MozillaZine

Jeremy Allaire on the Death of Mozilla

Saturday July 31st, 1999

Tony Gorman has news of some interesting statements from Allaire Corporation's Jeremy Allaire. Tony writes:

"Jeremy Allaire of ColdFusion fame has gone on record saying that ColdFusion no longer supports the Netscape browser. In this month's issue of the UK Internet magazine 'Webspace', JA states that 'Netscape is dead and so is the Mozilla project'. Tough words for fans of the Netscape browser. He goes on to argue that widespread of DHTML has been held back by Netscape's idiosyncratic implementation and only Microsoft offers a useful platform...

I would love to write this guy off... but Allaire isn't exactly a no hope company. Should his words be left to stand? I hope not."

Webspace apparently doesn't have a website, so I can't confirm this. However, if it is true, Jeremy's statements show an appalling lack of understanding of the status of DHTML at this point in time. IE's DHTML isn't standards compliant (neither is Communicator 4.6's DHTML) and thus any judgement regarding it must be tempered by the fact that much of the "usefulness" is probably derived from MS proprietary extensions that no other browser maker should feel obligated to duplicate. Maybe some of you more knowledgable people out there could give some background on how IE's current DOM implementation is lacking in terms of standards compliance.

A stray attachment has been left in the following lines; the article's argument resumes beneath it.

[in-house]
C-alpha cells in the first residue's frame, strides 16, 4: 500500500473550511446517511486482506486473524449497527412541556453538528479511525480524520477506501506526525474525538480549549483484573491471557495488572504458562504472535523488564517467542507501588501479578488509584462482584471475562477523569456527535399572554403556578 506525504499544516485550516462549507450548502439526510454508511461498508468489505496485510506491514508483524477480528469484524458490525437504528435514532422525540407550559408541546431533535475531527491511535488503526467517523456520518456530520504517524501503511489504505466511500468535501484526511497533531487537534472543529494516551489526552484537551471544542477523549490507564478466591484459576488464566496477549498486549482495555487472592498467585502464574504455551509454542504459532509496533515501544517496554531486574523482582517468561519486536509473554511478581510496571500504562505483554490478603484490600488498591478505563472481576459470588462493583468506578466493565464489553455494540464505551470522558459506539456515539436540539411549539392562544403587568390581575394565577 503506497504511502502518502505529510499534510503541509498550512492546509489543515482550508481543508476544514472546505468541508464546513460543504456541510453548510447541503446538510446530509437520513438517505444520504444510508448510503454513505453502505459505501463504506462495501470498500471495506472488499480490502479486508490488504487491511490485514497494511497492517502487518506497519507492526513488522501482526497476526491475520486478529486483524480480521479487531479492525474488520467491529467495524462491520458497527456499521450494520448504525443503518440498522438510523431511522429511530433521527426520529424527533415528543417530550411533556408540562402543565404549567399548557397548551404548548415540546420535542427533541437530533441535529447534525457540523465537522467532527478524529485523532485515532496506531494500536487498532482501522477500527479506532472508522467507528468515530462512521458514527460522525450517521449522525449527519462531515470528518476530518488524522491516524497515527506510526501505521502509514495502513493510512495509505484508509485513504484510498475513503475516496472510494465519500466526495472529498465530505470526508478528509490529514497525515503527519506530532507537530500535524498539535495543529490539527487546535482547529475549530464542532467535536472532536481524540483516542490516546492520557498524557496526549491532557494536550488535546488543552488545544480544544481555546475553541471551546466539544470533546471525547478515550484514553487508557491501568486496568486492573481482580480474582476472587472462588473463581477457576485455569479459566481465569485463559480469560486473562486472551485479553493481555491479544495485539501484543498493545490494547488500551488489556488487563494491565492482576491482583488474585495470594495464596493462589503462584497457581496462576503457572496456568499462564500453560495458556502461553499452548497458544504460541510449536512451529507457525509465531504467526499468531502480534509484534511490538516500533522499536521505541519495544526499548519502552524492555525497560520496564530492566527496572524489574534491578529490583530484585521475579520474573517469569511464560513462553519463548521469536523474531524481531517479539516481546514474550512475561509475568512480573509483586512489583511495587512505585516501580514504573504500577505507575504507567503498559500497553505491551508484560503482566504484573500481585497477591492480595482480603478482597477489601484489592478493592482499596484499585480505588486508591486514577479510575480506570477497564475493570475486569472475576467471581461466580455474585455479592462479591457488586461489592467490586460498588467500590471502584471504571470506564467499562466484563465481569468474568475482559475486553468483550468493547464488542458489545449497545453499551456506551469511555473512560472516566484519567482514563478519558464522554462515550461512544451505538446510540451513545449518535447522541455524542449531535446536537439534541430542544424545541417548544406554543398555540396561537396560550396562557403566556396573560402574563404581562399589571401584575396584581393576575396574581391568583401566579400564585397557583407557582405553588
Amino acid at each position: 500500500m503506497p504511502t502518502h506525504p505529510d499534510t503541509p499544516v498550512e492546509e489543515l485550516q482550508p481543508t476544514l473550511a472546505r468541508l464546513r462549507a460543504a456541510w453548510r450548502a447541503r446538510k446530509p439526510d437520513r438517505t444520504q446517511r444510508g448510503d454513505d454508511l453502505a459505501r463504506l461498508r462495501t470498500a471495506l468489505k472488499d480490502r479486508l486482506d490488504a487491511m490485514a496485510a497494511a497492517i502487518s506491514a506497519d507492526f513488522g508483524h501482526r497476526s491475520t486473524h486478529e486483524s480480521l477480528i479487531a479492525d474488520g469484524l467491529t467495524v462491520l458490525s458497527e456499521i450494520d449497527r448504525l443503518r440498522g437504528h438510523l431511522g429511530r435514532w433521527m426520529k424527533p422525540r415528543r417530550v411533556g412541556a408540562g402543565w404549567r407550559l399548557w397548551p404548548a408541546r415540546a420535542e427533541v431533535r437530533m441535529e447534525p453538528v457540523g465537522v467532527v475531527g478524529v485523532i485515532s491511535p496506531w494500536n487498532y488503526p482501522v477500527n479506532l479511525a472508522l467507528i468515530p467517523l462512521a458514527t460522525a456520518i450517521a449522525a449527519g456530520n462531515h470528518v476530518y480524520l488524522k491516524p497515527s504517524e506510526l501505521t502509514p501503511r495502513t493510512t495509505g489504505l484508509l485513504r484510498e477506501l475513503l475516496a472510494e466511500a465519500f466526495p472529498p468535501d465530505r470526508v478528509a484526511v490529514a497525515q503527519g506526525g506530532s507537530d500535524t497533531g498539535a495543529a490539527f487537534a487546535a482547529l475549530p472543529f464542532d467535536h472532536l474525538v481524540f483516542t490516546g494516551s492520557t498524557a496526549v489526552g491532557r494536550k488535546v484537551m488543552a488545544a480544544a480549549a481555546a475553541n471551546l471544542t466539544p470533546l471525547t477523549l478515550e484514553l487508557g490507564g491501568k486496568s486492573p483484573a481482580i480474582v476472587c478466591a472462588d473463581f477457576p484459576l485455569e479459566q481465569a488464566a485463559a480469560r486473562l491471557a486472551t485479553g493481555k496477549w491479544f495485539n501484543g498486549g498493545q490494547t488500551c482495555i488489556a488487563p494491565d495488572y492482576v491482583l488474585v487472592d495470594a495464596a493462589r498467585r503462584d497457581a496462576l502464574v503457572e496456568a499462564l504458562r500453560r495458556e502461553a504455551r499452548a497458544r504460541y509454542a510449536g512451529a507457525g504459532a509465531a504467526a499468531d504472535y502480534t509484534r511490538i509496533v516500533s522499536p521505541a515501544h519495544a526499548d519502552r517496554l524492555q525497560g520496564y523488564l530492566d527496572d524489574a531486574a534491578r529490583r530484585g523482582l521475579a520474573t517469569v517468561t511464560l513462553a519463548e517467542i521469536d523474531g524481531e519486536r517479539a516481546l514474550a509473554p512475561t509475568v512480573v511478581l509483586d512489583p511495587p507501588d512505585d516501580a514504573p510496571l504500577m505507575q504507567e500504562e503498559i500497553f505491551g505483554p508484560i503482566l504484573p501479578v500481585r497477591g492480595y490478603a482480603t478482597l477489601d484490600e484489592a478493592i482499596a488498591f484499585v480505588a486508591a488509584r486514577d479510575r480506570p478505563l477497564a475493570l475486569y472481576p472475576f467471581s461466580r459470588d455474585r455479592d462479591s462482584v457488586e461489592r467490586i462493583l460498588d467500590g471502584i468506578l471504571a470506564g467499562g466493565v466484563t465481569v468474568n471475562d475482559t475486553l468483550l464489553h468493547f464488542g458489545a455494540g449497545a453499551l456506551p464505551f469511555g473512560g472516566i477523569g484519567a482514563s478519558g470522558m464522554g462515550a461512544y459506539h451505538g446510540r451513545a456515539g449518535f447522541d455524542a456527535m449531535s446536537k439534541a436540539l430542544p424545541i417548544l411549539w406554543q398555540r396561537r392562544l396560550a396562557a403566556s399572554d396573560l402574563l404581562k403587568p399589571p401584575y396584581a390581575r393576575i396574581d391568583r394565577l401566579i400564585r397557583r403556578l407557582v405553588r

UPDATE:Jeremy Allaire has a response in our forums, so be sure to check it out. Thanks Jeremy!


#34 Jeremy Allaire on the Death of Mozilla

by Anon

Monday August 2nd, 1999 10:28 AM

You are replying to this message

I don't consider myself nearly as technically astute as the majority of the folks reading this... but I do have to say that from the "business" side of the isle... the delay in a release of a Mozilla.org-based browser has really erroded any hope in the minds of a lot of companies that Netscape will ever be able to challenge MSIE as a browser on anything but UNIX boxes/linux boxes and other fringe market platforms. Yes... I know... these "fringe market" platforms still represent a ton of computing cycles in business... but the folks making the decisions where it matters think a computer is something you play solitare on... unless your IS department has removed it too...

I think that JAllaire's comments can be taken as a symbol of the frustration level with the lack of delivered product... and a little MS Grandstanding... but trashing ColdFusion... a wonderful product... just ain't the way to look at this. It is anti-productive... and won't gain anything more than wasted time on a "non-issue." The guy spoke his mind... we're speaking ours. Let the marketplace decide whether or not he's right, or not.

just my opinion... ymmv.